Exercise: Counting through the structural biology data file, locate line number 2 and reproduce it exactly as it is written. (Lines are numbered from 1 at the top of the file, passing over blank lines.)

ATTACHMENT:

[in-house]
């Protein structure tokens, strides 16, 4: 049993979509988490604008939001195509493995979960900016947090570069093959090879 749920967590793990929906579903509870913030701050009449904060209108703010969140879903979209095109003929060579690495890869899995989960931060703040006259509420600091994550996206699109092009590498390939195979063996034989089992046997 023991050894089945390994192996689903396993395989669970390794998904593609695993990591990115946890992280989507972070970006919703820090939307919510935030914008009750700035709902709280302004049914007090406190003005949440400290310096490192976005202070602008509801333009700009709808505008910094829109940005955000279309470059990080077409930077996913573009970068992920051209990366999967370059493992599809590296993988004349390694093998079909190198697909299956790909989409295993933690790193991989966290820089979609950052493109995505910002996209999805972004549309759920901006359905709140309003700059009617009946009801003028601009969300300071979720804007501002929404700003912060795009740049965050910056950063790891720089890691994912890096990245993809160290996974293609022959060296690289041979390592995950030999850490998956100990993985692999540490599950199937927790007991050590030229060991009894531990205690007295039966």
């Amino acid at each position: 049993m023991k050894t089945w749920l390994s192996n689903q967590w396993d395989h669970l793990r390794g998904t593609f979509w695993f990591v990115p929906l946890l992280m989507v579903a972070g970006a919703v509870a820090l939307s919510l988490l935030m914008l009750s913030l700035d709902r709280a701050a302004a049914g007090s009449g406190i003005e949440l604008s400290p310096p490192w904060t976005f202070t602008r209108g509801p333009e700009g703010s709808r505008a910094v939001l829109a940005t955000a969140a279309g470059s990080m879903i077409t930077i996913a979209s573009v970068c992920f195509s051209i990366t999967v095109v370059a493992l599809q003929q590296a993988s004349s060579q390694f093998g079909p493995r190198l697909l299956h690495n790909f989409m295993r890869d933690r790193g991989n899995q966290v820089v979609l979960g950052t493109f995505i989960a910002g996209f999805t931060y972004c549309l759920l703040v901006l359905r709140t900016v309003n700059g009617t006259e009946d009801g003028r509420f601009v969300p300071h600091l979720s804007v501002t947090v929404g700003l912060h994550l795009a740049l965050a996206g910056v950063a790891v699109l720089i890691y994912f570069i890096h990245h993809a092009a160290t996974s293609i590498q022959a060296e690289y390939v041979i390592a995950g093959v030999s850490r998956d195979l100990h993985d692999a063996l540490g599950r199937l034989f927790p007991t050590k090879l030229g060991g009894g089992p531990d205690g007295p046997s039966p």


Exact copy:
């Protein structure tokens, strides 16, 4: 049993979509988490604008939001195509493995979960900016947090570069093959090879 749920967590793990929906579903509870913030701050009449904060209108703010969140879903979209095109003929060579690495890869899995989960931060703040006259509420600091994550996206699109092009590498390939195979063996034989089992046997 023991050894089945390994192996689903396993395989669970390794998904593609695993990591990115946890992280989507972070970006919703820090939307919510935030914008009750700035709902709280302004049914007090406190003005949440400290310096490192976005202070602008509801333009700009709808505008910094829109940005955000279309470059990080077409930077996913573009970068992920051209990366999967370059493992599809590296993988004349390694093998079909190198697909299956790909989409295993933690790193991989966290820089979609950052493109995505910002996209999805972004549309759920901006359905709140309003700059009617009946009801003028601009969300300071979720804007501002929404700003912060795009740049965050910056950063790891720089890691994912890096990245993809160290996974293609022959060296690289041979390592995950030999850490998956100990993985692999540490599950199937927790007991050590030229060991009894531990205690007295039966």